In honor of the anniversary of its independence from Britain, the United States observes a number of traditions, both joyous and solemn. Along with the fireworks, the cookouts and the music, a more somber recollection takes place — the ongoing changing of the guard at the Tomb of the Unknowns in Arlington, Va.
The tomb, in Arlington National Cemetery, contains the remains of unidentified American soldiers from World Wars I and II, the Korean Conflict and the Vietnam Conflict. Inscribed with the words "Here rests in honored glory an American soldier known but to God," the tomb is guard 24 hours a day, 365 days a year by members of the 3rd U.S. Infantry, "The Old Guard."
Far from a sweetheart posting, the guards at the Tomb of the Unknowns must abide by guidelines far more strict that any other in the United States Armed Forces.
For a person to apply for guard duty at the tomb, he must be a male between 5 feet, 10 inches and 6 feet, 2 inches tall. His waist size cannot exceed 30 inches. He must commit two years of his life to guard the tomb, live in a barracks under the tomb and cannot drink any alcohol on or off duty for the rest of his life. He cannot swear in public for the rest of his life and cannot disgrace his uniform or the tomb in any way.
After two years, each guard is given a wreath pin that is worn on his lapel signifying that he served as guard of the tomb; only 400 are presently worn. The guard must obey these rules for the rest of his life.
The guards' shoes are specially made with thick soles to keep the heat and cold from their feet. Metal heel plates extend to the top of the shoe in order to make a loud clicking noise as the guards come to a halt. There are no wrinkles, folds or lint allowed on their uniforms. Guards dress for duty in front of a full-length mirror. Every guard spends five hours each day getting his uniform ready for guard duty.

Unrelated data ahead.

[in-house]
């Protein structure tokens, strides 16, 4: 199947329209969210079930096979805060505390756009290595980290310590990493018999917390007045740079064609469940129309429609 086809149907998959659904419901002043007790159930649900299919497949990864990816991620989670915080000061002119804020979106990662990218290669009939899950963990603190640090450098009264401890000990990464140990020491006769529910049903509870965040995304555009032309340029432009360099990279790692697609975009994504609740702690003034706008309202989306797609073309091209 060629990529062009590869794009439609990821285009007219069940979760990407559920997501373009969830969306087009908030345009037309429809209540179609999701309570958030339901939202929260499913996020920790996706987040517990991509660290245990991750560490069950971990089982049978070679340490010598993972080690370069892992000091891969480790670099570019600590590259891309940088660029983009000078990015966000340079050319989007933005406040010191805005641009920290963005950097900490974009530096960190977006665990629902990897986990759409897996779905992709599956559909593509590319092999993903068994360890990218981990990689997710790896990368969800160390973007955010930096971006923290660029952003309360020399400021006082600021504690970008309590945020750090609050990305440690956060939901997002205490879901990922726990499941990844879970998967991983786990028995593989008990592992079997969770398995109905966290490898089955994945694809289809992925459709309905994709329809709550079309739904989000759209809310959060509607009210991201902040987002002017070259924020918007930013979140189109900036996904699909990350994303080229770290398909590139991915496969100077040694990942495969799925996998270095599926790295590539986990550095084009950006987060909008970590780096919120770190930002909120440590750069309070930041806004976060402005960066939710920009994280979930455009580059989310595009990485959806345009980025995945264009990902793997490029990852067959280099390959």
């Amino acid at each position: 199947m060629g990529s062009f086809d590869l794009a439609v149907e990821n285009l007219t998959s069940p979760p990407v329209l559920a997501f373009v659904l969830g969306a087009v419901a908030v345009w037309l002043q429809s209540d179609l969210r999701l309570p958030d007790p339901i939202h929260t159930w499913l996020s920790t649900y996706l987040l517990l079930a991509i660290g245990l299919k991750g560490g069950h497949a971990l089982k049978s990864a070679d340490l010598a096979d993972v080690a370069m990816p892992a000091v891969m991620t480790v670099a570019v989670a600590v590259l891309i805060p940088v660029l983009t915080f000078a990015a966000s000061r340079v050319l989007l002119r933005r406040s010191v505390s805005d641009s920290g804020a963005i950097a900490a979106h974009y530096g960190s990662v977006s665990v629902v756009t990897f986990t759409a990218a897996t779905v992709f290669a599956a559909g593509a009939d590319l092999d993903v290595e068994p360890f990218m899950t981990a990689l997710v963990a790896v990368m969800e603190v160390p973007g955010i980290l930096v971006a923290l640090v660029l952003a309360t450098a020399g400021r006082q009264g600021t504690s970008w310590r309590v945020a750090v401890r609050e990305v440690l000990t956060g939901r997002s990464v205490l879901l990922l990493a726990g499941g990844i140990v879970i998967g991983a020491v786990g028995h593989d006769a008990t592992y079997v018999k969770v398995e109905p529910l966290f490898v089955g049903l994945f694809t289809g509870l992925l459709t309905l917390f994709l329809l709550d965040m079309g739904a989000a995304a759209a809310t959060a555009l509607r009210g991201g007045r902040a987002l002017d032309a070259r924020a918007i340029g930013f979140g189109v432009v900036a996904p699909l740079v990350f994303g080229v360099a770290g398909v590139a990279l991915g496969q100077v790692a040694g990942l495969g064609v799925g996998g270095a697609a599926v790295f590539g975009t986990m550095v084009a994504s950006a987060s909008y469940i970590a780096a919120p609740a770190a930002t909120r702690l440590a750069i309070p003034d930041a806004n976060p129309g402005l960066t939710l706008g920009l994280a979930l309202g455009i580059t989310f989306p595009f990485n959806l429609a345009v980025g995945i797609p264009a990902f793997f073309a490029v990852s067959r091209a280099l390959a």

During his first six months of duty, a guard cannot talk to anyone, nor watch TV. All off-duty time is spent studying the lives of the 175 notable people laid to rest in Arlington National Cemetery. A guard must memorize who they are and where they are interred.
Among the notables are President William Howard Taft, the boxer Joe E. Lewis and Medal of Honor winner Audie Murphy — the most decorated soldier of World War II — of Hollywood fame.
In 2003, as Hurricane Isabel was approaching the Washington, D.C., area, the U.S. Senate and House took two days off in anticipation of the storm. On the ABC evening news, it was reported that because of the dangers from the hurricane, the soldiers assigned the duty of guarding the Tomb of the Unknowns were given permission to suspend their assignment.
They respectfully declined the offer with the words, "No way, Sir!"
Soaked to the skin, marching in the pelting rain of a tropical storm, they said that guarding the tomb was not just an assignment, it was the highest honor that can be afforded to a serviceperson.
The tomb has been patrolled continuously, since 1930.
For more information, visit www.arlingtonnationalcemetery.net.